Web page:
Driven round the bend;Talkback
Two bus drivers were recently given conditional discharges for failing to ensure the safety of the children. A traffic examiner had spotted children on the two buses, which were travelling in convoy at the end of the school day, standing on the platform near the front. One child was sitting with his back to the windscreen - which the examiner said was dangerous, especially as the front window of a bus is held in place only by a rubber seal.
In court, the prosecutor said the drivers should have stopped and asked the children to sit down. One said he had, but was ignored. The bus was nearing a stop so he kept going, arguing that to stop straight away could have resulted in an equally or more dangerous situation.
How can we expect a bus driver with up to 70 pupils on board both to drive the bus and control the pupils on board? Why is it that we do not allow teachers to take pupils out of school with anything less than a ratio of 1 to 15 and yet we expect bus drivers to be able to control pupils and drive a double-decker with a ratio of 1 to 70?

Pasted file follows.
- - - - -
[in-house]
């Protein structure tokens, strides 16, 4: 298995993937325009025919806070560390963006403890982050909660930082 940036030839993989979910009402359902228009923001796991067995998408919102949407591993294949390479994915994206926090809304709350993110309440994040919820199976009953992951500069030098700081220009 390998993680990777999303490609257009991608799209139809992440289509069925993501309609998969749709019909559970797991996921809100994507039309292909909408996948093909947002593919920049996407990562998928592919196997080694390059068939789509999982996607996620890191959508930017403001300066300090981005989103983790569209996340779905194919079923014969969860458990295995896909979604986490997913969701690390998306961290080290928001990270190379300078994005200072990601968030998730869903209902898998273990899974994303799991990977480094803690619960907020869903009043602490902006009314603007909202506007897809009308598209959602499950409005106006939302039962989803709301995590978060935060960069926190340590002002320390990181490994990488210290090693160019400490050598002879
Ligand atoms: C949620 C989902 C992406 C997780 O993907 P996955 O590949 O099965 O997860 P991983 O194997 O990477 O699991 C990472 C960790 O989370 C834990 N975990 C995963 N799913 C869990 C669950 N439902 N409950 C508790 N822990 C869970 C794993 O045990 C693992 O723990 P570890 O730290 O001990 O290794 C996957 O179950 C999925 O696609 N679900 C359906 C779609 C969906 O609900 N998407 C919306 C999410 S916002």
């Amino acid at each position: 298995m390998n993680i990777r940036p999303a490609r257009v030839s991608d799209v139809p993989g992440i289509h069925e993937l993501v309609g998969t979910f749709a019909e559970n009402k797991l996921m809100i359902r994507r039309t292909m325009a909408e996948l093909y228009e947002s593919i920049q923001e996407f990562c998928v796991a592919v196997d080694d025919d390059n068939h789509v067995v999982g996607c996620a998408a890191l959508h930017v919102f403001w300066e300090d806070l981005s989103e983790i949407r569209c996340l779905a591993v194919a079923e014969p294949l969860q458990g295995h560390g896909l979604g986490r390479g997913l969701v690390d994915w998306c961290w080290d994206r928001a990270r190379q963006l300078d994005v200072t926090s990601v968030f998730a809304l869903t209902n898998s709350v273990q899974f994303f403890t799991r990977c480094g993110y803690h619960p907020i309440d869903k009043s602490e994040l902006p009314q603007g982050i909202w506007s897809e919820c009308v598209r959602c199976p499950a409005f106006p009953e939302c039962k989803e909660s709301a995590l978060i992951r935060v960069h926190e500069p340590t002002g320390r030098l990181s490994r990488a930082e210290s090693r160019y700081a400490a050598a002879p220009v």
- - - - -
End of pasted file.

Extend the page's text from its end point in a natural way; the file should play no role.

Anyone who has anything to do with school transport knows that carrying pupils to and from school can be a nightmare. An Association of Teachers and Lecturers survey showing that up to a quarter of pupils are frightened from time to time when travelling on school transport should not come as a surprise. There are fewer problems if the bus drivers are regulars and know the children. But large bus companies often use different drivers every week, making it difficult for the school and bus company to work together.
Many drivers find school bus duties stressful and sometimes intimidating. A pupil in Leeds recently died jumping out of a bus emergency exit - the driver was in the process of driving to a police station because of the poor behaviour on his bus.
Has not the time come to return to conductors travelling on buses carrying children? Or perhaps a non-teaching assistant from the LEA and attached to a particular route and school. These would be regulars who would know the pupils.
David Kibble is deputy head of Huntington School, York